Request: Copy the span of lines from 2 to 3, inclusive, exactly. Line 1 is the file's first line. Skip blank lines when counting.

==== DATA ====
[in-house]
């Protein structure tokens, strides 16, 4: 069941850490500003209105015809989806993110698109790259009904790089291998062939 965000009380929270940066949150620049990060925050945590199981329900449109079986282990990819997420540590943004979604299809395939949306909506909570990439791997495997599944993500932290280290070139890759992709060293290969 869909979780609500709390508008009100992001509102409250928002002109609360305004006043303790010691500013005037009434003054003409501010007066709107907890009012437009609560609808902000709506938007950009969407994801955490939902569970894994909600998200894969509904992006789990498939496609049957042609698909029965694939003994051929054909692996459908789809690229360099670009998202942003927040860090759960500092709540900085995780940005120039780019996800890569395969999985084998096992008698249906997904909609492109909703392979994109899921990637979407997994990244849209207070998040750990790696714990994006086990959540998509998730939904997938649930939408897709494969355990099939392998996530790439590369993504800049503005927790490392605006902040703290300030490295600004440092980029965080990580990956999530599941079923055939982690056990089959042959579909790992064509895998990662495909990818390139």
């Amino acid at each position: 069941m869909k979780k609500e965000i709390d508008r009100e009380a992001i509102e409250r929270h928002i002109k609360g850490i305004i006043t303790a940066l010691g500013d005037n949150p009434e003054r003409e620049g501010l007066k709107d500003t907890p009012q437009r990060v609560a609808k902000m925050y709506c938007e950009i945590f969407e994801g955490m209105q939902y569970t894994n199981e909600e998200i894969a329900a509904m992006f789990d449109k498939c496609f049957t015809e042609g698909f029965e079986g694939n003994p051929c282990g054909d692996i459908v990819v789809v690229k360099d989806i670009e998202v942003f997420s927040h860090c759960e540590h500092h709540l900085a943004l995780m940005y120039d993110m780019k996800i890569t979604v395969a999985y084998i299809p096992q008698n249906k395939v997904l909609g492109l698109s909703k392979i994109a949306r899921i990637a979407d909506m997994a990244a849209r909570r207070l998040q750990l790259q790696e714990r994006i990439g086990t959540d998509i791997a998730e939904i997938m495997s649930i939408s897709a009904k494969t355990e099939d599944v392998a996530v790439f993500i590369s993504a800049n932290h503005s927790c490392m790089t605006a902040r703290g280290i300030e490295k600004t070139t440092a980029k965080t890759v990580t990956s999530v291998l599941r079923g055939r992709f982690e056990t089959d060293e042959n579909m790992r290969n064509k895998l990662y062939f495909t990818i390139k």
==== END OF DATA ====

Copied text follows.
């Protein structure tokens, strides 16, 4: 069941850490500003209105015809989806993110698109790259009904790089291998062939 965000009380929270940066949150620049990060925050945590199981329900449109079986282990990819997420540590943004979604299809395939949306909506909570990439791997495997599944993500932290280290070139890759992709060293290969 869909979780609500709390508008009100992001509102409250928002002109609360305004006043303790010691500013005037009434003054003409501010007066709107907890009012437009609560609808902000709506938007950009969407994801955490939902569970894994909600998200894969509904992006789990498939496609049957042609698909029965694939003994051929054909692996459908789809690229360099670009998202942003927040860090759960500092709540900085995780940005120039780019996800890569395969999985084998096992008698249906997904909609492109909703392979994109899921990637979407997994990244849209207070998040750990790696714990994006086990959540998509998730939904997938649930939408897709494969355990099939392998996530790439590369993504800049503005927790490392605006902040703290300030490295600004440092980029965080990580990956999530599941079923055939982690056990089959042959579909790992064509895998990662495909990818390139």
């Amino acid at each position: 069941m869909k979780k609500e965000i709390d508008r009100e009380a992001i509102e409250r929270h928002i002109k609360g850490i305004i006043t303790a940066l010691g500013d005037n949150p009434e003054r003409e620049g501010l007066k709107d500003t907890p009012q437009r990060v609560a609808k902000m925050y709506c938007e950009i945590f969407e994801g955490m209105q939902y569970t894994n199981e909600e998200i894969a329900a509904m992006f789990d449109k498939c496609f049957t015809e042609g698909f029965e079986g694939n003994p051929c282990g054909d692996i459908v990819v789809v690229k360099d989806i670009e998202v942003f997420s927040h860090c759960e540590h500092h709540l900085a943004l995780m940005y120039d993110m780019k996800i890569t979604v395969a999985y084998i299809p096992q008698n249906k395939v997904l909609g492109l698109s909703k392979i994109a949306r899921i990637a979407d909506m997994a990244a849209r909570r207070l998040q750990l790259q790696e714990r994006i990439g086990t959540d998509i791997a998730e939904i997938m495997s649930i939408s897709a009904k494969t355990e099939d599944v392998a996530v790439f993500i590369s993504a800049n932290h503005s927790c490392m790089t605006a902040r703290g280290i300030e490295k600004t070139t440092a980029k965080t890759v990580t990956s999530v291998l599941r079923g055939r992709f982690e056990t089959d060293e042959n579909m790992r290969n064509k895998l990662y062939f495909t990818i390139k």